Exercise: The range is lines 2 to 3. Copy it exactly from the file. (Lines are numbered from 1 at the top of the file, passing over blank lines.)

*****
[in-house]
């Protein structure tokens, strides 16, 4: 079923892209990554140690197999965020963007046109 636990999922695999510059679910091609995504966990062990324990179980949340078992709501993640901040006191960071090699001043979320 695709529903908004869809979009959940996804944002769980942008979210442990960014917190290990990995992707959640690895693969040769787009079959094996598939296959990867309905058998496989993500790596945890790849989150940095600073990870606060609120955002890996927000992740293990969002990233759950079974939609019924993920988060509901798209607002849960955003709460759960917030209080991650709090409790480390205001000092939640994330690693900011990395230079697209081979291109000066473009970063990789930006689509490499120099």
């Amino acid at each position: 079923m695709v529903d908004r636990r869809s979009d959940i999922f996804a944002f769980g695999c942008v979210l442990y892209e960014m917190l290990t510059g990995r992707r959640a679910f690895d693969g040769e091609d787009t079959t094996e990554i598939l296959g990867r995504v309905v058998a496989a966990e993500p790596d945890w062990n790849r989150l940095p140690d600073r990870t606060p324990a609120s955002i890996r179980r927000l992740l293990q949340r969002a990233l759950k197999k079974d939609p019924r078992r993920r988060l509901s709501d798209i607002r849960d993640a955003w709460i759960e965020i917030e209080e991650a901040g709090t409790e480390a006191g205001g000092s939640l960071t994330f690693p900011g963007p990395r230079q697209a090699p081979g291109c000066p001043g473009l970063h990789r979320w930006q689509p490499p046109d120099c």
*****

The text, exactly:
């Protein structure tokens, strides 16, 4: 079923892209990554140690197999965020963007046109 636990999922695999510059679910091609995504966990062990324990179980949340078992709501993640901040006191960071090699001043979320 695709529903908004869809979009959940996804944002769980942008979210442990960014917190290990990995992707959640690895693969040769787009079959094996598939296959990867309905058998496989993500790596945890790849989150940095600073990870606060609120955002890996927000992740293990969002990233759950079974939609019924993920988060509901798209607002849960955003709460759960917030209080991650709090409790480390205001000092939640994330690693900011990395230079697209081979291109000066473009970063990789930006689509490499120099």
């Amino acid at each position: 079923m695709v529903d908004r636990r869809s979009d959940i999922f996804a944002f769980g695999c942008v979210l442990y892209e960014m917190l290990t510059g990995r992707r959640a679910f690895d693969g040769e091609d787009t079959t094996e990554i598939l296959g990867r995504v309905v058998a496989a966990e993500p790596d945890w062990n790849r989150l940095p140690d600073r990870t606060p324990a609120s955002i890996r179980r927000l992740l293990q949340r969002a990233l759950k197999k079974d939609p019924r078992r993920r988060l509901s709501d798209i607002r849960d993640a955003w709460i759960e965020i917030e209080e991650a901040g709090t409790e480390a006191g205001g000092s939640l960071t994330f690693p900011g963007p990395r230079q697209a090699p081979g291109c000066p001043g473009l970063h990789r979320w930006q689509p490499p046109d120099c």